This is a first in an occasional series exploring some of the revolutionaries in the blockchain space and those deserving consideration on the mythical Blockchain Mt. Rushmore.

Okay, so we’re building up the Blockchain Mt. Rushmore, and we start with someone who:

  1. No one knows.

Seems legit.

Satoshi Nakamoto is a mythical figure in blockchain and cryptocurrency circles. While there is rampant speculation on who he (or she or they) might be, nothing definitive has ever been nailed down. Theories range from him being a young hot-shot Japanese programmer to a curmudgeony old Brit to a secretive group of Americans/Europeans to a deity sent down to save us from ourselves (and banks, of course).

A piece in the Economist, dated November 2, 2015, sums the legion of theories up best:

Most books on bitcoin feature a lengthy chapter about who Mr. Nakamoto may be. Each has its own theory, often based on the same sources. Some locate him in Britain (because of his use of Britishisms, such as “bloody hard”). Others reckon he is somewhere in the eastern parts of the Americas (because of the timestamps on his e-mails). He has been variously identified as a Finnish sociologist, a Japanese mathematician, and an Irish student.

The names mentioned most often are Nick Szabo and Hal Finney, two American cryptographers, but the former denies it and the latter died in 2014. In March last year Newsweek, a magazine, identified a man living in California, named Dorian Satoshi Nakamoto, as the real Nakamoto—which turned out to be an embarrassing (and predictable) canard. Then there is the argument that Mr. Nakamoto’s bitcoin code is so good that it must have been written by more than one person.

As we’ve never seen Satoshi’s face, we may just have to chisel the bitcoin logo as our first “face” up on the Blockchain Mt. Rushmore.

The Creator of Bitcoin

It was Satoshi’s white paper in October of 2008 that laid out the vision for what today is a bustling cryptocurrency market. The paper, titled “Bitcoin: A Peer-to-Peer Electronic Cash System” was released just before the first units of cryptocurrency, bitcoins, were released.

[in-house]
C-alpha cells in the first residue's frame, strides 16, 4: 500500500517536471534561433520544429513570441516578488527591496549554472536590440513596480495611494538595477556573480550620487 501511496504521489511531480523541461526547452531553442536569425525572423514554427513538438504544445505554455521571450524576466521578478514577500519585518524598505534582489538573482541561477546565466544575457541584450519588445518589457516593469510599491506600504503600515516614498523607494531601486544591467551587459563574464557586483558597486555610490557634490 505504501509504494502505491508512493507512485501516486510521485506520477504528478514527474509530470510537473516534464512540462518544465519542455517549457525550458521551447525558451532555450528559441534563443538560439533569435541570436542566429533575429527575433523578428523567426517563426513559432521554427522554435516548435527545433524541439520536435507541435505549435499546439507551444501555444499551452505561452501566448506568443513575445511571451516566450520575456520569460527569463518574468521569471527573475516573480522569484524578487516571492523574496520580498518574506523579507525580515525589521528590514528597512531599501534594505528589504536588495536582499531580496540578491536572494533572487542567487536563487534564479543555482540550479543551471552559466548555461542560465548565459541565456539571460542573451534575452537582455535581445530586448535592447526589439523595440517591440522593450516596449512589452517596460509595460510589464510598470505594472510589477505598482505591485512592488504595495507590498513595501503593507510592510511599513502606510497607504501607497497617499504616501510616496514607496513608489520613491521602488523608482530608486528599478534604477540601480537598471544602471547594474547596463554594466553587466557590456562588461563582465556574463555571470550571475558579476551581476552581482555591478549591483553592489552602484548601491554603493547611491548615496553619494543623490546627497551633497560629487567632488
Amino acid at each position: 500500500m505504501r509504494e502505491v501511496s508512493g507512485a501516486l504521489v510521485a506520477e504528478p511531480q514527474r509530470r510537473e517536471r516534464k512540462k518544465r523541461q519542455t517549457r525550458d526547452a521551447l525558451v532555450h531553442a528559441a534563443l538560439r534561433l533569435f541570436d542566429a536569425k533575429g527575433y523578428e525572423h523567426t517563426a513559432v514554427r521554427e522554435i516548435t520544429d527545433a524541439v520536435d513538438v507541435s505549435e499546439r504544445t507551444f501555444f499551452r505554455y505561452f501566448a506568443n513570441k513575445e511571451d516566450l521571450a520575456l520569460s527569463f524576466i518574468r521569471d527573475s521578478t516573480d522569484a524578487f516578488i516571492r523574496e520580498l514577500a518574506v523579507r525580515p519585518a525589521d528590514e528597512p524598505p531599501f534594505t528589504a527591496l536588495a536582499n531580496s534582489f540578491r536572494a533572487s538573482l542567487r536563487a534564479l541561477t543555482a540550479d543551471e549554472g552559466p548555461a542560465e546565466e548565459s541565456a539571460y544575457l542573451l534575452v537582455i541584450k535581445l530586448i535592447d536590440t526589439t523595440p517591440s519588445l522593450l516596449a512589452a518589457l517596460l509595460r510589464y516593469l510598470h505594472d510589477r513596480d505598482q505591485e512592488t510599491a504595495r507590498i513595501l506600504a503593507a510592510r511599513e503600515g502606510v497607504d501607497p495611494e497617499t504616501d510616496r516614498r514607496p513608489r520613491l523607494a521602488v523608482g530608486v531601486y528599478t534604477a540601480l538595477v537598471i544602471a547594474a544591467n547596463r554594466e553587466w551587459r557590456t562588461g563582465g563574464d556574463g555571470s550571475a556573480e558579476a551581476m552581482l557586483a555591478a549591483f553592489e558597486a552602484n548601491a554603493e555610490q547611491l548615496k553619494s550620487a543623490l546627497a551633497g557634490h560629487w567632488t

The rest, as they say, is history.

Bitcoin was not necessarily his (or her or their) key development. Satoshi is widely credited with developing the first blockchain, and as such, is the father (or mother or founding group? Whatever, you get it) of the technology.

The Builder of Blockchain

The first mined block includes a passage that reads, ‘The Times 3 January 2009 Chancellor on brink of second bailout for banks’ a reference to a headline in the The Times of January 3, 2009. This likely means that the technology was first released, and the first block mined, no earlier than this date.

 

Uniquely, that first block is the only block in the blockchain with no previous block to reference. In order to be mined, it required the use of custom code.

As the inventor of bitcoin, Satoshi sits on a pile of the cryptocurrency. Public logs show his known address carry a cache of about 1 million bitcoins, valued today in excess of $10 billion. The vast majority of this store of bitcoin has not been spent, meaning if it does belong to a single individual, it would make the owner one of the 50 richest people on the planet.

And more than deserving of a spot on our Blockchain Mt. Rushmore.

Stay tuned for more Blockchain Mt. Rushmore nominees in the days and weeks to come. If you have a name you want to be sure we don’t miss, hit us up in the comments!